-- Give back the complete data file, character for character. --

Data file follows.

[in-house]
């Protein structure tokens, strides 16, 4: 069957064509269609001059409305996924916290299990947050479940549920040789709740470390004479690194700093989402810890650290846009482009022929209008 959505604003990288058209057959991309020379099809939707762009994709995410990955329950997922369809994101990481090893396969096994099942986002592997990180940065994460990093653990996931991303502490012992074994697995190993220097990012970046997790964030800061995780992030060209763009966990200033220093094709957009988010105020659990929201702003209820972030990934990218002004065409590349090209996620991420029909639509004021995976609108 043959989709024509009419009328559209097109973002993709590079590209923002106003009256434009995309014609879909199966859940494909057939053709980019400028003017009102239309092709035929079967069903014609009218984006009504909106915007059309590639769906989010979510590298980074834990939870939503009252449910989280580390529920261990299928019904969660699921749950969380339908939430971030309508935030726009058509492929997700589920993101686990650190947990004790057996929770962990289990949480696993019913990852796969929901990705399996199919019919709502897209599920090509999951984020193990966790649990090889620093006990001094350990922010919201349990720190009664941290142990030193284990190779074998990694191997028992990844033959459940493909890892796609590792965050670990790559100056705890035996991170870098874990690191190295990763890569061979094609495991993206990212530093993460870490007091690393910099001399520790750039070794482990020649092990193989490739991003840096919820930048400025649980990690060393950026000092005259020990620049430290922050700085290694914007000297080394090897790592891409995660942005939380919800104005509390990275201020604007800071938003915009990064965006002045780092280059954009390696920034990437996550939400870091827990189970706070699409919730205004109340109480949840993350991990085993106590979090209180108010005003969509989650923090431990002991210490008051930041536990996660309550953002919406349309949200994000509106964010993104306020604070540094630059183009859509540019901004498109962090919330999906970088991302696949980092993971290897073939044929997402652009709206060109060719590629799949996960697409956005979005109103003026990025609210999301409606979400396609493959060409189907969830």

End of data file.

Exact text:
[in-house]
């Protein structure tokens, strides 16, 4: 069957064509269609001059409305996924916290299990947050479940549920040789709740470390004479690194700093989402810890650290846009482009022929209008 959505604003990288058209057959991309020379099809939707762009994709995410990955329950997922369809994101990481090893396969096994099942986002592997990180940065994460990093653990996931991303502490012992074994697995190993220097990012970046997790964030800061995780992030060209763009966990200033220093094709957009988010105020659990929201702003209820972030990934990218002004065409590349090209996620991420029909639509004021995976609108 043959989709024509009419009328559209097109973002993709590079590209923002106003009256434009995309014609879909199966859940494909057939053709980019400028003017009102239309092709035929079967069903014609009218984006009504909106915007059309590639769906989010979510590298980074834990939870939503009252449910989280580390529920261990299928019904969660699921749950969380339908939430971030309508935030726009058509492929997700589920993101686990650190947990004790057996929770962990289990949480696993019913990852796969929901990705399996199919019919709502897209599920090509999951984020193990966790649990090889620093006990001094350990922010919201349990720190009664941290142990030193284990190779074998990694191997028992990844033959459940493909890892796609590792965050670990790559100056705890035996991170870098874990690191190295990763890569061979094609495991993206990212530093993460870490007091690393910099001399520790750039070794482990020649092990193989490739991003840096919820930048400025649980990690060393950026000092005259020990620049430290922050700085290694914007000297080394090897790592891409995660942005939380919800104005509390990275201020604007800071938003915009990064965006002045780092280059954009390696920034990437996550939400870091827990189970706070699409919730205004109340109480949840993350991990085993106590979090209180108010005003969509989650923090431990002991210490008051930041536990996660309550953002919406349309949200994000509106964010993104306020604070540094630059183009859509540019901004498109962090919330999906970088991302696949980092993971290897073939044929997402652009709206060109060719590629799949996960697409956005979005109103003026990025609210999301409606979400396609493959060409189907969830």